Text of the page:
John Oliver gets real on sugar!

Too much of a bad thing | Balance is the Key


Today white flour does not retain the once beneficial nutrients found in the large variety of grains. Seeds receive fungicides and insecticides to control disease and pests from destroying them before they can seed. When it is milled and processed, the bran, wheat germ, and shorts, which contain the fiber, nutrients and essential fatty acids found in naturally grown wheat, are removed, leaving only the starch. The wheat we eat today is stripped of its nutrients, and chemically treated to produce an empty starch that is linked to a number of chronic, inflammatory, and autoimmune diseases.






















The flour that makes most of our modern day bread is not prepared traditionally, and the amount of processed flour in the average diet is increasing. Like most things, too much of anything can be harmful. In this case, the increasing amount of refined grain and sugar the average person consumes on daily basis is rather high. The average per capita grain consumption was 45% higher in 2000 (14 years ago) than it was in the 1970s 2. In 1972 the average per capita consumption of wheat was 110lbs per year, and in 2011 it was 132lb.  This increased, unbalanced consumption of processed grains may have negative long term consequences on health. It has been shown that high levels of triglycerides that come from grain and sugar contribute to bad cholesterol leading to obesity, heart disease and diabetes.



Wheat Before Modern Processing


The cultivation of grains made civilization possible, allowing us to feed the world. Wheat has been used since the beginning of civilization, and was a beneficial source of nutrients before modern processing. There are nearly 30,000 known varieties of wheat, but to obtain the efficiency of production, only a few varieties account for 90% of the wheat grown in the world.  Flour was originally produced by first soaking grains in water until they sprout from the seed. This deactivates enzyme inhibitors (as does cooking it) that are active to protect the seed until successful germination. However, it does not deactivate phytase, which reduces helpful phytic acid that binds minerals. This also does not change the high levels of WGA, a wheat lectin, which is retained in the sprout. After sprouting, grains are stone ground, maintaining their nutrient rich shell, the bran and wheat germ. Once ground, they are mixed with a starter culture. such as whey, kefir or yogurt, where already present bacteria or wild yeast is activated. This fermentation process deactivates harmful phytase and reduces enzyme inhibitor activity, but does not destroy WGA, wheat lectin, found in high concentrations in wheat, whole wheat/grain, sprouted wheat products, cereal grains, barley, oat, spelt, rye, rice, legumes, tomatoes and potatoes.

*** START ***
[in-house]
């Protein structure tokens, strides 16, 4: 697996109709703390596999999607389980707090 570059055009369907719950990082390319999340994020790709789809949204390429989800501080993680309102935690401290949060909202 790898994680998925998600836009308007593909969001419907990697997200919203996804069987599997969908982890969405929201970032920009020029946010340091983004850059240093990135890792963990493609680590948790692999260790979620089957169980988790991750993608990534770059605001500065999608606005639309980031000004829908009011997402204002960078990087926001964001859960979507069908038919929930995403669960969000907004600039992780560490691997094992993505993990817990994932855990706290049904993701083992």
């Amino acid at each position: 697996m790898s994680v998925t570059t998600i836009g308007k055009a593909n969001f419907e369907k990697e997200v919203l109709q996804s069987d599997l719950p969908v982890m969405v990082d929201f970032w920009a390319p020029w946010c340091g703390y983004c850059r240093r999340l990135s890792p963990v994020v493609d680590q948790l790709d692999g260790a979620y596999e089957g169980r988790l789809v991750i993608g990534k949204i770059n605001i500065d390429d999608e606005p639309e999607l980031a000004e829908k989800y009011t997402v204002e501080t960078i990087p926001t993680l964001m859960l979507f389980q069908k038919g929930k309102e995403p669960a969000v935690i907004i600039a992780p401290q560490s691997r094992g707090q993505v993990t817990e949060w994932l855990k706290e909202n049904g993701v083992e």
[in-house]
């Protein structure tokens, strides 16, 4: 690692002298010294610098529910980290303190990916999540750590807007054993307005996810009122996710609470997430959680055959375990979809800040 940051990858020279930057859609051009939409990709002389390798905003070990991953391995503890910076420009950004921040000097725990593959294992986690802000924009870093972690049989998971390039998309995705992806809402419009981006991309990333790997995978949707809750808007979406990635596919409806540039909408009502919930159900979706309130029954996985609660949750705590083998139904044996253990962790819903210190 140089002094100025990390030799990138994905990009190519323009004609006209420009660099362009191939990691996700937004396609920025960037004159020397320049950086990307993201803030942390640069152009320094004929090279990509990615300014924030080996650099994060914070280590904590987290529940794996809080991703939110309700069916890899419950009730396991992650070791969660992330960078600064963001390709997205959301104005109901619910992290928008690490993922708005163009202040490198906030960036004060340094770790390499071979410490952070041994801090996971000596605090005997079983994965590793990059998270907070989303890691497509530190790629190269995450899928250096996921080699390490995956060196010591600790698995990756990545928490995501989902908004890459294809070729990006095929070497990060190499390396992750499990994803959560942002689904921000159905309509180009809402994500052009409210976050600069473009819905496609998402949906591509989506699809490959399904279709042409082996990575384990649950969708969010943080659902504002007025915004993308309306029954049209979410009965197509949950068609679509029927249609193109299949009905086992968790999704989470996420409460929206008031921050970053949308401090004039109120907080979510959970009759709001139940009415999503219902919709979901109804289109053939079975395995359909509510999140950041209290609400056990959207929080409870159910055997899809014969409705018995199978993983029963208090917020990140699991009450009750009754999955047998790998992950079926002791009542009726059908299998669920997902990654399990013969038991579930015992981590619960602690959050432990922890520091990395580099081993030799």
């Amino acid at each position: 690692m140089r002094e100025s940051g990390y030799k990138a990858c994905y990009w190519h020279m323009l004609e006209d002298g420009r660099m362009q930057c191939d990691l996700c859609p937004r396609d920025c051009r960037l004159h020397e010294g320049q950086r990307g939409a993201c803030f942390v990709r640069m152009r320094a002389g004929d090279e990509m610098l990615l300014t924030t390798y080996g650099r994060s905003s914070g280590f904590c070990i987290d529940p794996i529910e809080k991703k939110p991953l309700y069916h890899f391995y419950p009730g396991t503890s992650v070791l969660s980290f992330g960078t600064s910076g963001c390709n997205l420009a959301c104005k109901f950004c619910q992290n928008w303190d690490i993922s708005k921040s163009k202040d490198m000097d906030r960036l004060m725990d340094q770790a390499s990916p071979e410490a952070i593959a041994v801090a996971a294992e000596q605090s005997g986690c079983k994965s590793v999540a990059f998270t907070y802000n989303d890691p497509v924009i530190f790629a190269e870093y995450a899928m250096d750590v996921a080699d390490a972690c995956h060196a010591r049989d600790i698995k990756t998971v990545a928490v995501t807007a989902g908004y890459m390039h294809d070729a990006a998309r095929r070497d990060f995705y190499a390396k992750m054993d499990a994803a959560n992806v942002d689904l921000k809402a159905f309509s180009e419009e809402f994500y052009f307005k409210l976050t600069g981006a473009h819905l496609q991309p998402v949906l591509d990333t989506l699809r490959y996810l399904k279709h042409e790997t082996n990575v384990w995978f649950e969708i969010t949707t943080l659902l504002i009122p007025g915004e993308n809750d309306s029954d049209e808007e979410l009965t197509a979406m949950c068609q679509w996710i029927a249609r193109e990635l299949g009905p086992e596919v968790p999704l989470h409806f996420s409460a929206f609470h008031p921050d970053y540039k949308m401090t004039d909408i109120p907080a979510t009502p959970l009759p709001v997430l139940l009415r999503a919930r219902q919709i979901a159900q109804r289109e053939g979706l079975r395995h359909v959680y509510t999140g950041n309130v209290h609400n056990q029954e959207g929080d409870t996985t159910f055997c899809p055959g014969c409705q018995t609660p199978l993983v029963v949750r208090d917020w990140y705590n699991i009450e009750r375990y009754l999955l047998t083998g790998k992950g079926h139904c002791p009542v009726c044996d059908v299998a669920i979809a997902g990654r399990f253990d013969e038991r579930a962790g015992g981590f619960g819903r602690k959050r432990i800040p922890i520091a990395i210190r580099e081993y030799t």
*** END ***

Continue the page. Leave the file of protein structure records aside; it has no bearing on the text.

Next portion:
Grain research has found a several gut related disorders linked to gluten. However, there are still many incidences of similar gut symptoms or even gut-unrelated symptoms, with no intestinal mucosal damage, but linked to gluten or grain proteins. Research in this area is still new and debated. There may be more harm being done than to just your digestive system, and there may be more than just gluten doing harm in wheat and other grains.






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